Patterns and Stereotypes

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Once you’ve been checking out online dating profiles for awhile, a scary trend emerges: you think you start seeing patterns. Maybe most of the people who tend to like a certain book also tend to like a certain movie, or have certain political beliefs. Maybe most of the people with wild-colored hair and glasses also tend to like a certain graphic novel. Even more strangely, sometimes those people even sound a little bit alike.

The first time it happens, you double check to make sure you’re not seeing a literal copy-and-paste profile, but nope, they’re just very similar. And at that point, you’re in danger of heading down a slippery slope: stereotypes.

In online dating, the one danger is that you could start to think of people in terms of numbers, “types,” profiles, typos - anything but an actual person with unique characteristics. Because the truth is, even if two people share all the same interests, there’s no guarantee that they have remotely the same personality. How many of us have run into someone we should be fast friends with based on interests, but absolutely can’t stand? Now imagine that everyone is judging you based on your hobby-doppelganger.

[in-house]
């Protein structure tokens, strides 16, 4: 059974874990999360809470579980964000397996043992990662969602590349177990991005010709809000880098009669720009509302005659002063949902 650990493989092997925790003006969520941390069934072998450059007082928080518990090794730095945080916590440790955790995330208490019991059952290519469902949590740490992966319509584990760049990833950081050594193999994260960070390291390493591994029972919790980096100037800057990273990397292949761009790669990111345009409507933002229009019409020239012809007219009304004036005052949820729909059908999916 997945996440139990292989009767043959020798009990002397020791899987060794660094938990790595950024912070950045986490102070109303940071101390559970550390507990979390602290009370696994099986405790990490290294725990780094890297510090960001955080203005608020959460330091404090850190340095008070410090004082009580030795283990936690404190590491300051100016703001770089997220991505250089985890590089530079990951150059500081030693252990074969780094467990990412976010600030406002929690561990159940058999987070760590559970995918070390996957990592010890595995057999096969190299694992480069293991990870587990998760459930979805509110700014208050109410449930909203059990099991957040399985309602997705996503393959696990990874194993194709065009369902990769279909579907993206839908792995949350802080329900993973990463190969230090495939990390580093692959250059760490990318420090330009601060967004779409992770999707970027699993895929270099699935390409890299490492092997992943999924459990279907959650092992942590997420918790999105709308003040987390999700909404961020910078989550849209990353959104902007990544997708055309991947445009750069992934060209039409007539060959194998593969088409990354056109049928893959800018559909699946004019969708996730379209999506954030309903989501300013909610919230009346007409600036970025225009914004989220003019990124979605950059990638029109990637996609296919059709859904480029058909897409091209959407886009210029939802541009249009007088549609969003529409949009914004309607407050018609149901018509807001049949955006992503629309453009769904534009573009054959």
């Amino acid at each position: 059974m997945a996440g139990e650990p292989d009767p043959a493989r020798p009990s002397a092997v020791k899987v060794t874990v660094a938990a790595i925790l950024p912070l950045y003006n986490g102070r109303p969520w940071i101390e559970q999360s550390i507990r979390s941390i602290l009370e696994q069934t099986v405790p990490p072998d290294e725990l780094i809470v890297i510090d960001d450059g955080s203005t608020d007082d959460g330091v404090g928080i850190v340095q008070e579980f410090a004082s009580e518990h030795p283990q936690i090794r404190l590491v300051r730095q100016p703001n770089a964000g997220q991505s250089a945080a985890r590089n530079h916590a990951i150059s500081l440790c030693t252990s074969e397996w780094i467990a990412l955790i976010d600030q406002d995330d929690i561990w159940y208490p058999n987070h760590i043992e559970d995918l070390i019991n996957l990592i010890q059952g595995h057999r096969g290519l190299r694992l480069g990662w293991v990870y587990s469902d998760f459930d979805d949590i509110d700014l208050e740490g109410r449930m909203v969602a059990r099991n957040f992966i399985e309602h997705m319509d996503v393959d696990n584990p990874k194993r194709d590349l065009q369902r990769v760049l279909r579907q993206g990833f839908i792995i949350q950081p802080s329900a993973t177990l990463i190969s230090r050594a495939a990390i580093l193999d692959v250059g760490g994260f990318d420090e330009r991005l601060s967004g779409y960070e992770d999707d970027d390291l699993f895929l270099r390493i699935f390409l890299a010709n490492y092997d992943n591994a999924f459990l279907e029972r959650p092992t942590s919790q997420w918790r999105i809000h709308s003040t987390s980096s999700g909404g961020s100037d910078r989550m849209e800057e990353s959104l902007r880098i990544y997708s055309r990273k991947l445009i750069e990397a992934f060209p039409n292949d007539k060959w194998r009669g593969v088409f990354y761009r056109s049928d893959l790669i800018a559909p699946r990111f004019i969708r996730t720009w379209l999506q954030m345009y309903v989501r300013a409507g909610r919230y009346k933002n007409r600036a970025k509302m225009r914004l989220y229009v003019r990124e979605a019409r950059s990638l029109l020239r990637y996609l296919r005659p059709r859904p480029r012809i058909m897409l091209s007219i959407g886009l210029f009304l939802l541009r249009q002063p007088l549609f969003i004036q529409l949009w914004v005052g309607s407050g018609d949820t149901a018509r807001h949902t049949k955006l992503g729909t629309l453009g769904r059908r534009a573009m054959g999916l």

Now, there’s a difference between characteristics that aren’t healthy for you and stereotyping someone. For example, imagine Kate isn’t having any luck with relationships. She analyzes her former flames and decides that the problem is that the majority were alternative-type men with tattoos. Next time, she decides, she’ll avoid men with tattoos.

In reality, the body ink was not the problem or the true common link; the lack of commitment and sheer arrogance was. And the next man Kate dates, the suave businessman who golfs and sneers at everyone, is no different.

In stereotyping, we’re looking at a set of outer characteristics and deciding we already know everything we need to; it doesn’t usually have anything to do with the actual personality. If you receive random, anonymous hateful messages, they’re probably from someone who’s been doing some stereotyping themselves, with toxic results.

The obvious problem with stereotyping is that it can cause you to skim rather than read properly. You could become jaded and feel like you’ve “seen it all,” and maybe it’ll make the profile searching faster - but who knows what you might be missing out on? When you sit down to peruse profiles, even if it’s your 1000th, remember: you’re not trying to rush through your homework. You’re searching to find and meet a human being who seems fun, interesting and maybe even compatible.